Cait’s website: http://sites.google.com/site/realityimpairedartworks/Home
Plot Summary: One night can change everything. At an elite boarding school in Vermont, students and administrators get caught up in a scandal that damages many lives. The scandal involves sex, underage drinking, and a video camera, almost always an ill-advised combination, and this time with dramatic and devastating consequences. When the headmaster gets the forbidden video, a sex tape involving four students: three boys on the school basketball team and one freshman girl, he struggles with what to do about it. He knows the power it has to ruin many lives as well as the reputation of the prestigious prep school, Avery Academy. And why did they do it? Who is responsible? How many people’s lives will be affected? Told from the multiple, unique perspectives of individual players in this drama, including the headmaster, the involved students, and their families, the story unfolds to reveal secrets, lies, and the circumstances behind that ill-fated evening.
Critical Evaluation: Gripping and thrilling, Testimony is a hard book to put down. when the teen sex tape is initially revealed, while shocking and disturbing, the depth of complexity because of its existence is not obvious at first glance. As Shreve weaves a web of betrayal, bad judgement, shame, and regret, questions arise, about what to do with the grey area presented in the book. Shreve’s characters are multifaceated. This complexity does not allow the reader, for example, to simply label the freshman girl on the sex tape a victim, as, by many accounts, she seemed a consensual participant. And yet, she was younger and outnumbered by the three basketball players on the tape, who were older and much physically larger than she. Shreve demonstrates that questions of morality and ethics are not always straightforward or obvious, but are nuanced and dependent on an individual’s particular perspective. She also demonstrates that a single mistake can have far reaching consequences. Overall, Testimony is entertaining, thought-provoking and great fodder for class discussions or book group meetings.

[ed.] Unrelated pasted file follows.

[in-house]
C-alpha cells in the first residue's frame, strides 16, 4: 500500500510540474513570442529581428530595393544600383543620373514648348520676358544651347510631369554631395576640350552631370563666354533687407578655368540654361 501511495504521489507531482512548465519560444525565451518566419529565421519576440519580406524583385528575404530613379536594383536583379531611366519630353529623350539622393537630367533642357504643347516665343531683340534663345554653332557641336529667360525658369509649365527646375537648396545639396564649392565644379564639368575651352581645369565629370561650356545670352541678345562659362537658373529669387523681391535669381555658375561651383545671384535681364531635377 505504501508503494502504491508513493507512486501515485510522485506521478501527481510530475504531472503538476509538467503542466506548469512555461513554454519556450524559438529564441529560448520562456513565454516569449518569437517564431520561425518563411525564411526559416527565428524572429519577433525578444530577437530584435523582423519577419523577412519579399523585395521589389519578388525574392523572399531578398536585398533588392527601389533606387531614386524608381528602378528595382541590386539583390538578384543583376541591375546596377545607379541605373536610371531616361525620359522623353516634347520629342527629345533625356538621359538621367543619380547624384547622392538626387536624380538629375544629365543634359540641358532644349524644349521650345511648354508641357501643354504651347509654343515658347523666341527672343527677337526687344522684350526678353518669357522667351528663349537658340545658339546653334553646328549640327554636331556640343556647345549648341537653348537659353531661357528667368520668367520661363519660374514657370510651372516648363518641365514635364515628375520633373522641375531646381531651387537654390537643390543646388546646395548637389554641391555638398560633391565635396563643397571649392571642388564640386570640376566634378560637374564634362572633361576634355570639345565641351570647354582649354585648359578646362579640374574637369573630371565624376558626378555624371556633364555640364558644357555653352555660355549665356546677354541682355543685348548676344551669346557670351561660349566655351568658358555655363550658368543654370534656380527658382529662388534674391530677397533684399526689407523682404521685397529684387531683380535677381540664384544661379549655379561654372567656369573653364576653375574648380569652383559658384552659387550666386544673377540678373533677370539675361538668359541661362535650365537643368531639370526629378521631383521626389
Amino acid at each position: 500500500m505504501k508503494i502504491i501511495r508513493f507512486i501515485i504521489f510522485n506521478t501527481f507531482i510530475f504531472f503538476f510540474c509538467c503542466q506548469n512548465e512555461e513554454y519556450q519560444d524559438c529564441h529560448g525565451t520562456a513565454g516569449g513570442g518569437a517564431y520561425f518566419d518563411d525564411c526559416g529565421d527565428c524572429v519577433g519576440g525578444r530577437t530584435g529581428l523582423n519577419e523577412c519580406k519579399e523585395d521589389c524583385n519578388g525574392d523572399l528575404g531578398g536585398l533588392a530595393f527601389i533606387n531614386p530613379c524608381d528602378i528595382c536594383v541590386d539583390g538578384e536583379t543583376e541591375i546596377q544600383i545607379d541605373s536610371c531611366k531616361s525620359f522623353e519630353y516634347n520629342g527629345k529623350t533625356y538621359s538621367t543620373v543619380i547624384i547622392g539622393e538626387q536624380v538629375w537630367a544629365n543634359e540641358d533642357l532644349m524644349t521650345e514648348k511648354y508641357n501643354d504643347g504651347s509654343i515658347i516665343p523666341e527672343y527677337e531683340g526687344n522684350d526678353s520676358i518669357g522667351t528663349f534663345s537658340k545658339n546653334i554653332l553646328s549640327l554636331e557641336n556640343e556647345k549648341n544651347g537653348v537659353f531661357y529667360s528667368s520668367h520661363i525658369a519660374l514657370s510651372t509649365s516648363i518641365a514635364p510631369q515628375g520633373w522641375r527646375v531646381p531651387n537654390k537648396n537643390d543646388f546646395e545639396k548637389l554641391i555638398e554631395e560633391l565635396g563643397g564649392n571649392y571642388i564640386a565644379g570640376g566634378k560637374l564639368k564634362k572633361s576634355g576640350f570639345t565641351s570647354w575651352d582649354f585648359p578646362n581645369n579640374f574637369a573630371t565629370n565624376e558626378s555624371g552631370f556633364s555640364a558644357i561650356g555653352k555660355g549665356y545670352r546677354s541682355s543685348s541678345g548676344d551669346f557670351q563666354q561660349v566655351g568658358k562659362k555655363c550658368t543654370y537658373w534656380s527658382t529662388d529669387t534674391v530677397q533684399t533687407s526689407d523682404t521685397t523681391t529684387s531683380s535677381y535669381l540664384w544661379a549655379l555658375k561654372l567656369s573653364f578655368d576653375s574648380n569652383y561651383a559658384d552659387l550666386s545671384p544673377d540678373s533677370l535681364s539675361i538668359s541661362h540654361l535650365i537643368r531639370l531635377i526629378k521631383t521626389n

Reader’s Annotation: High school students, underage drinking, sex, and a video camera are an ill-advised combination. At an elite Vermont prep school these elements, in one evening, result in dramatic and devastating consequences.
Information about the Author: Award winning writer Anita Shreve has written 13 novels. The play The Laramie Project as well as William Faulkner’s As I Lay Dying inspired Shreve to use multiple perspectives in her novel Testimony (from www.anitashereve.com).
Genre: Issues, Realistic Fiction
Topics Covered: Alcohol Abuse, Sexuality, Infidelity
Curriculum Ties: Health Science Topics: Sexuality, Substance Abuse, Suicide
Booktalking Ideas: Sienna’s first piece, Silas’ first piece
Reading Level/Interest Age: Ages 15-19 to Adult (Crossover)
Challenge Issues: Sexuality is discussed and sex acts are described, underage drinking, sexual abuse. In response to any challenges, one can refer to the library’s collection development policies.
Why is this book included? While it is technically an adult novel, Testimony is about events that happen at a high school. It is told from numerous characters’ perspectives, including many of the teens. The young voices are authentic, and the novel is gripping from start to finish.
(2009). Anita Shreve: Biography. Retrieved from http://www.anitashreve.com/